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US coal-ash waste regulations under threat

Coal-Burning Power Plants Find a Friend at the EPA

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robert99 robert99 Sweden Posts: 1360
1 10 Jun 2017

While the world gasps at Trump’s blustery exit from the Paris Climate Agreement, which will take four years to actually do, his Environmental Protection Agency head Scott Pruitt is removing the safeguards on our air and water.

This time, Pruitt has put the brakes on compliance to the regulation of coal-ash waste while his agency considers rescinding the rule altogether. The regulation, known as Effluent Limitations Guidelines and Standards for the Steam Electric Power Generating Point Source Category Rule (ELG), went into effect in November 2015, with compliance expected to begin three years later.

Coal-burning power plants produced 130 million tons of it in 2014, according to the American Coal Ash Association. Power companies have been burning coal for energy for decades and throwing the waste into ponds and pits next to waterways and communities. But the Clean Water Act and the specific regulations of the ELG marked the first time federal limits of these toxins from coal-ash waste were imposed on the steam electric power plants that produced it.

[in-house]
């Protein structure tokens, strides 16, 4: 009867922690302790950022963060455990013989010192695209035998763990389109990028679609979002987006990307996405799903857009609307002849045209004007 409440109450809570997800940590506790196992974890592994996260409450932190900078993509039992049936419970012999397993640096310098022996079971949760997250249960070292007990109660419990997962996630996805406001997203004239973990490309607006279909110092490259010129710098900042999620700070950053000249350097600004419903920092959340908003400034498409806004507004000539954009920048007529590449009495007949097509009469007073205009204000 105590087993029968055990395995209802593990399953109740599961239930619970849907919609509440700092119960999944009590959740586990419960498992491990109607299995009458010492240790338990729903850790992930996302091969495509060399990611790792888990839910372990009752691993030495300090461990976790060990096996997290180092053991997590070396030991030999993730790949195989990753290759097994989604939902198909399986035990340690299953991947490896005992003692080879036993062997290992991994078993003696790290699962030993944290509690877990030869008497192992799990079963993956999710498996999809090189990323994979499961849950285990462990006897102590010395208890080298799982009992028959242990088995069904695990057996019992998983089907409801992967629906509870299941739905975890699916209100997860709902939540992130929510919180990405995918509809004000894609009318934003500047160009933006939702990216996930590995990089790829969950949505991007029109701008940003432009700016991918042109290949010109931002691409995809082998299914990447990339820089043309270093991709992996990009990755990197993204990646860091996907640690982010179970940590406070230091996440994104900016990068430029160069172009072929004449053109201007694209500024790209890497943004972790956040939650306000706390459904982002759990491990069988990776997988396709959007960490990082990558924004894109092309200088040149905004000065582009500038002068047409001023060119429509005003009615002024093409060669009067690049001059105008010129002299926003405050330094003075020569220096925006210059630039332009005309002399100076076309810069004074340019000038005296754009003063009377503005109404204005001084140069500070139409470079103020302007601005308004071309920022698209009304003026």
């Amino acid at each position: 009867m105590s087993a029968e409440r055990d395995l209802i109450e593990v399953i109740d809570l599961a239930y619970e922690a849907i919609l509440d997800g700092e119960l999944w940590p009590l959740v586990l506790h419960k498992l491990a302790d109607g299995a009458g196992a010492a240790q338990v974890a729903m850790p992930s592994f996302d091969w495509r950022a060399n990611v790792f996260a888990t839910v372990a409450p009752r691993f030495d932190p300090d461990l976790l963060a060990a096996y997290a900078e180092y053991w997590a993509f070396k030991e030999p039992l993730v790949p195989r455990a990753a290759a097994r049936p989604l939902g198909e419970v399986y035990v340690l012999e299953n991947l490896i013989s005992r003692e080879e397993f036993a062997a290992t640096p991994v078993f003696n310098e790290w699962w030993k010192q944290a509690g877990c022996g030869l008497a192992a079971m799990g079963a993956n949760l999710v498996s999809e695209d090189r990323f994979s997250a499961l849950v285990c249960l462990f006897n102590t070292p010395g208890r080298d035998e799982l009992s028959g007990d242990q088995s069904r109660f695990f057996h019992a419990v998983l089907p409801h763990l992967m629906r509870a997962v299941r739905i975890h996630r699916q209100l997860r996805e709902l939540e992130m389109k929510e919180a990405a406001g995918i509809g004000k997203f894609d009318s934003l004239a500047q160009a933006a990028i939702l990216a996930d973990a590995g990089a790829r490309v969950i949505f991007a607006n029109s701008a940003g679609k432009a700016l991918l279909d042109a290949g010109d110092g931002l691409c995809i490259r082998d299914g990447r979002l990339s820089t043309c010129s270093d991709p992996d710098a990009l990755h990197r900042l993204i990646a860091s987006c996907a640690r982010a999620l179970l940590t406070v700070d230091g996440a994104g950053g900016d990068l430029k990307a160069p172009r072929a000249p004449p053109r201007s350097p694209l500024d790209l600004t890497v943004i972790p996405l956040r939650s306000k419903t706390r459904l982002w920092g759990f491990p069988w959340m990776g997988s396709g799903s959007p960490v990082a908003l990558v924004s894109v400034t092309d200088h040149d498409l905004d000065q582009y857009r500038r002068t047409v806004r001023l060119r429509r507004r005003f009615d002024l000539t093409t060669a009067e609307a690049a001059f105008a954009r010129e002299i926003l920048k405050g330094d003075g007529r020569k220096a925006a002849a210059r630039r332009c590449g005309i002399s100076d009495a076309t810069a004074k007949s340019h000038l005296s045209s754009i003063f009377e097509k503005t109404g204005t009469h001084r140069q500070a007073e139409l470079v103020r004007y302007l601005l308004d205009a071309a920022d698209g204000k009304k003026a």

That law also marked the first time power plants were held accountable on a federal level to inform communities of what kind of pollution comes out of these landfills and coal-ash ponds, a term that is almost quaint, considering they can be acres upon acres of toxic sludge containing arsenic and high levels of mercury and lead, to name a few contaminants.

The rule also empowered citizens to sue companies within the environmental laws to get some kind of cleanup and help from the coal power plant companies who have caused the pollution, Dalal Aboulhosn, Legislative Director for Land and Water at The Sierra Club, told DCReport.

Communities living with coal-ash waste not properly handled have seen increases in several forms of cancer, strokes and respiratory diseases. And in many places, they have also watched their home values reduced to zero as a direct result of the pollution, Aboulhosn said.


The polluters don’t want to have to pay to comply with regulations, even modest ones. So back in late March, the Utility Water Act Group (UWAG), a consortium of 163 energy companies and three national trade associations of energy companies, petitioned Pruitt and the EPA to reconsider this rule, claiming high costs and potential loss of jobs.

On April 5, the Small Business Administration Office of Advocacy submitted its own petition for the EPA to rethink the rule and compliance deadlines, stating the rule’s technology-based standards to control wastewater would “impose expensive costs that outweigh benefits”. The EPA estimated that about 12% of steam power plants would incur some costs and that costs for compliance would total around $550 million annually. But compliance would reduce coal-ash waste produced by these plants by 1.4 billion pounds annually and trim 57 billion pounds of water withdrawal.